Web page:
What’s The Points
What’s The Points – China Update
What’s The Points – Spain Update
What’s The Points – Monaco Update
What’s The Points – Turkey Update
What’s The Points – Canada Update
What’s The Points – Valencia Update
What’s The Points – Great Britain Update
What’s The Points – Germany Update
What’s The Points – Hungary Update
What’s The Points – Belgium Update
What’s The Points – Italy Update
What’s The Points – Singapore Update
What’s The Points – Japan Update
Below is a comparison of the World Championship positions for this year’s points (left), last year’s points-system (middle) and the older 10-6-4-3-2-1 approach (right). Ties are decided by count-back.
A horrific race for RBR, with their first double-no-score of the season. With an eleven point lead, things look good for Alonso. If the Korea result were to be repeated in Brazil, Fernando would be World Champion. If Webber can win the remaining two races, that would put him on 270 which Alonso could not beat even if he finished second in both. As well as Alonso moving above Webber and Hamilton moving above Vettel, Kubica takes a place off non-finishing Rosberg in all three systems.
With all the top contenders having had such up-and-down seasons, it is not so surprising the top places are the same in all three systems, it was always unlikely that which of these points-regimes used would change the eventual ‘Champion, but for all three top-tens to be identical in order is unexpected. By this year’s points, Fernando’s lead over Webber is 44% of a race-win, last year’s points, 50% of a race-win, and 10-6-4-3-2-1, 70% of a race-win. Under the latter system, Button would be mathematically out of the chase.
Nineteen drivers have scored points in this year’s ‘Championship (all the drivers except those for the new-teams) , eighteen under 10-8-6-5-4-3-2-1 (Alguersuari is yet to finish top-eight). Liuzzi’s sixth-place brings up to fifteen those that have finished top-six this season.
This is the order purely on count-back.
Pure count-back gives exactly the same top-eight order as the points, with the number of podiums still looking like the biggest title-factor.
The next table shows the points scored by the World Championship contenders over the last five events.
If these mean averages of recent performances are multiplied by the three remaining races, added to the points the drivers currently have, and rounded to the nearest point, it gives this projection of the final tally.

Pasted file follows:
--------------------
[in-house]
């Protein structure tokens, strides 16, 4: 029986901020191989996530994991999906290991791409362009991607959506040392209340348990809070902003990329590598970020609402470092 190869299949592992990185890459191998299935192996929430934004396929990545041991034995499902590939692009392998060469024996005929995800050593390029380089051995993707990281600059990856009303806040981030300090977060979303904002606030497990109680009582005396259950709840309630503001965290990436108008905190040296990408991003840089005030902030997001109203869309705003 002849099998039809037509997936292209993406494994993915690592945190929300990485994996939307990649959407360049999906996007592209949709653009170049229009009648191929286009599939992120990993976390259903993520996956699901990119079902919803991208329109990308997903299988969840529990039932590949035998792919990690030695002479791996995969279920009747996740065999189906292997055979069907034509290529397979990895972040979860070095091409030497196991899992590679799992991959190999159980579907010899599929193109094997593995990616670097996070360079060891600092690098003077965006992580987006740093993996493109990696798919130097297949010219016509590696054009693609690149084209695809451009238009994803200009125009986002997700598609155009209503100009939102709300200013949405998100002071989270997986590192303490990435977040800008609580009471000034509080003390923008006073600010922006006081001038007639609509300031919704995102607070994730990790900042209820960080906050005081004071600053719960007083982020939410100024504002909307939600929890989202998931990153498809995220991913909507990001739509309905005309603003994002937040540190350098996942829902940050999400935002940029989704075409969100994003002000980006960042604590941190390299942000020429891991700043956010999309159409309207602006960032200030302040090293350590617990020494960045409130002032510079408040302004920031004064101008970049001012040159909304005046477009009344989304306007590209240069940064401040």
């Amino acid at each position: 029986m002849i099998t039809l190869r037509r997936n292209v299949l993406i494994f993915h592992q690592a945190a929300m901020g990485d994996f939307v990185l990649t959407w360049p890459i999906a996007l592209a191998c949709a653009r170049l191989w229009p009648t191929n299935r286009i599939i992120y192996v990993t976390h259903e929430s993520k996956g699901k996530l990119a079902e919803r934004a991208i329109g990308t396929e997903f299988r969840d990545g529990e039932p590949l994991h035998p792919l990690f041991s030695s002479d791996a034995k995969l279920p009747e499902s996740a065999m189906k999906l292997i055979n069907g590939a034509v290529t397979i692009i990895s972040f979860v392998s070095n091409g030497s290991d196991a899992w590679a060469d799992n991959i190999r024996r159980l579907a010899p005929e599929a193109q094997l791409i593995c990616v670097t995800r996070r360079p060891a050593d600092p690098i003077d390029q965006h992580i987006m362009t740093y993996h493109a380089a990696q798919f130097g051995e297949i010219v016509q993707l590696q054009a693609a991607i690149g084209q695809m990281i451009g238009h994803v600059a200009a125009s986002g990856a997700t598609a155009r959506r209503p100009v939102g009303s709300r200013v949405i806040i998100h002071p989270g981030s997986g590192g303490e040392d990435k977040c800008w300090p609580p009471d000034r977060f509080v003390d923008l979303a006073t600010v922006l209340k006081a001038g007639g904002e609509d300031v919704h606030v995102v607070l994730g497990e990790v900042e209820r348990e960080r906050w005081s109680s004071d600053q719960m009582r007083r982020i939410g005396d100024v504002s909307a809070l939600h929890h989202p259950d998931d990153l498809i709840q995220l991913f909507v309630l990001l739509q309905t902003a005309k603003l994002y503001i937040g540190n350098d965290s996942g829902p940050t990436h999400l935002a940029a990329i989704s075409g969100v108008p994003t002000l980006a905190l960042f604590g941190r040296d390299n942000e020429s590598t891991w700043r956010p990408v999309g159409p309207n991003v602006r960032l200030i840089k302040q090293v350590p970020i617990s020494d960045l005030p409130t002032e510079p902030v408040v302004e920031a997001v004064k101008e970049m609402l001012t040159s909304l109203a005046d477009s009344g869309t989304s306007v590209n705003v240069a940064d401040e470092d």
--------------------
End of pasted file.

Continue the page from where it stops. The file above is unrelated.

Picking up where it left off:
With only two races left, the value of this indicator is very limited. The title will probably go to the highest placed driver that puts in two strong finishes in the last two rounds.
Alonso has won three of the last five races, plus a third and a DNF at Belgium. It seems very much his title to lose. Hamilton has always looked off his best in Brazil, and the long flat-out stretch will not suit Red Bull, so it should be another good weekend for the Spaniard.
These are the points if given to engines:
Ferrari took a 1-3 with both Saubers in the points to take 46 points. Mercedes had Hamilton, Schumacher, and Liuzzi in second, fourth, and sixth, for 38 points. Renault only got ten for Kubica’s fifth-place. Cosworth had both Williams in the points for 7.
The scores by nationality of drivers are:
The win for Spain was enough to win the week and take third off Australia. Webber has to defend his country unaided, but Alonso can not expect much help off Alguersuari, or any more from de la Rosa. Massa and Barrichello gave Brazil 21. Hamilton gave GB 18. Sans Vettel, the German hoards still took 4th, 9th, and 10th for 15. Poland got 10. Liuzzi’s sixth-place gave eight to over-take Russia for eighth. Kobayashi added four for the Land of the Rising Sun.
This is the Nations’ Cup only counting the score of the highest driver in a race for each country. I have also decided to use 10-6-4-3-2-1, partly because I think it a better scoring regime, partly because it meant less work. Thus, for example, the McLaren 1-2 in China would give Britain 10 points for the win, nothing for second, and Rosberg’s third place would give Germany 4 points, with nothing for Vettel’s sixth place.
Alonso’s win with Webber’s DNF sees Spain move up to third. It was with Monaco the second race this season to have the top-six feature six different nations. Liuzzi gave Italy its first point, remaining behind Japan on count-back.
This next table shows the standings based on qualification using current points.
|16||de la Rosa||4|
Little change in the status quo. Rosberg’s strong fifth did enable him to climb one position pushing Kubica down a place, the Pole disappointed to only qualify eighth after his car had developed a handling issue since FP3.
These are the fastest-lap points with the number of outright fastest laps in brackets.
|18||de la Rosa||9|
The top-five in this discipline in Korea were Alonso, Vettel, Hamilton, Massa, Liuzzi. Kubica came seventh, Button outside the top-ten, promoting the Pole to fifth. Liuzzi’s good showing took him past Kobayashi to 15th.
Click here to see my Google documents laps-and-distance-completed spreadsheet.
See also RG’s Korea update for his championship for new teams.